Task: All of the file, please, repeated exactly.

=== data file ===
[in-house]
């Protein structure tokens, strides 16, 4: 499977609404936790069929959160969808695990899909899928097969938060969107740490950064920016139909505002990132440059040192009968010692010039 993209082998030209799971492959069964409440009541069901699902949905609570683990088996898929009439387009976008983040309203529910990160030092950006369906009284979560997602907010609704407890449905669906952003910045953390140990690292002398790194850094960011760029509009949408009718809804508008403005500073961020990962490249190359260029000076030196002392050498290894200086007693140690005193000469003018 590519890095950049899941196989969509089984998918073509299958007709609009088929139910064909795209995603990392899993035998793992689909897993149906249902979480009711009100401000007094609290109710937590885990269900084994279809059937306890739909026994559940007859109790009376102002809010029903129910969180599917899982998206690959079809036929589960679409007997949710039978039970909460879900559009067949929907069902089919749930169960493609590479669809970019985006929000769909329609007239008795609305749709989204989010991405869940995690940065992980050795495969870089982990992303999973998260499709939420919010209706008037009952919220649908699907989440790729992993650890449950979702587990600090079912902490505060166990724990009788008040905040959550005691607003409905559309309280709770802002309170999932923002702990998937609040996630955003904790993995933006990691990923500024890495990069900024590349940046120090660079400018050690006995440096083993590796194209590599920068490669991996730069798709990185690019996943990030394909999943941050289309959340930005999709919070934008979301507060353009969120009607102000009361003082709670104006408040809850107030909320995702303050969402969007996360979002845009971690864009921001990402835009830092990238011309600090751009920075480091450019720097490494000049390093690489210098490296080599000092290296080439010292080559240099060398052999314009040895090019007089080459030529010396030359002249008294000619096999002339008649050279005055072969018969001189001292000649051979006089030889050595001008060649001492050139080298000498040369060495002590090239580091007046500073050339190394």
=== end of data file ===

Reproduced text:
[in-house]
């Protein structure tokens, strides 16, 4: 499977609404936790069929959160969808695990899909899928097969938060969107740490950064920016139909505002990132440059040192009968010692010039 993209082998030209799971492959069964409440009541069901699902949905609570683990088996898929009439387009976008983040309203529910990160030092950006369906009284979560997602907010609704407890449905669906952003910045953390140990690292002398790194850094960011760029509009949408009718809804508008403005500073961020990962490249190359260029000076030196002392050498290894200086007693140690005193000469003018 590519890095950049899941196989969509089984998918073509299958007709609009088929139910064909795209995603990392899993035998793992689909897993149906249902979480009711009100401000007094609290109710937590885990269900084994279809059937306890739909026994559940007859109790009376102002809010029903129910969180599917899982998206690959079809036929589960679409007997949710039978039970909460879900559009067949929907069902089919749930169960493609590479669809970019985006929000769909329609007239008795609305749709989204989010991405869940995690940065992980050795495969870089982990992303999973998260499709939420919010209706008037009952919220649908699907989440790729992993650890449950979702587990600090079912902490505060166990724990009788008040905040959550005691607003409905559309309280709770802002309170999932923002702990998937609040996630955003904790993995933006990691990923500024890495990069900024590349940046120090660079400018050690006995440096083993590796194209590599920068490669991996730069798709990185690019996943990030394909999943941050289309959340930005999709919070934008979301507060353009969120009607102000009361003082709670104006408040809850107030909320995702303050969402969007996360979002845009971690864009921001990402835009830092990238011309600090751009920075480091450019720097490494000049390093690489210098490296080599000092290296080439010292080559240099060398052999314009040895090019007089080459030529010396030359002249008294000619096999002339008649050279005055072969018969001189001292000649051979006089030889050595001008060649001492050139080298000498040369060495002590090239580091007046500073050339190394």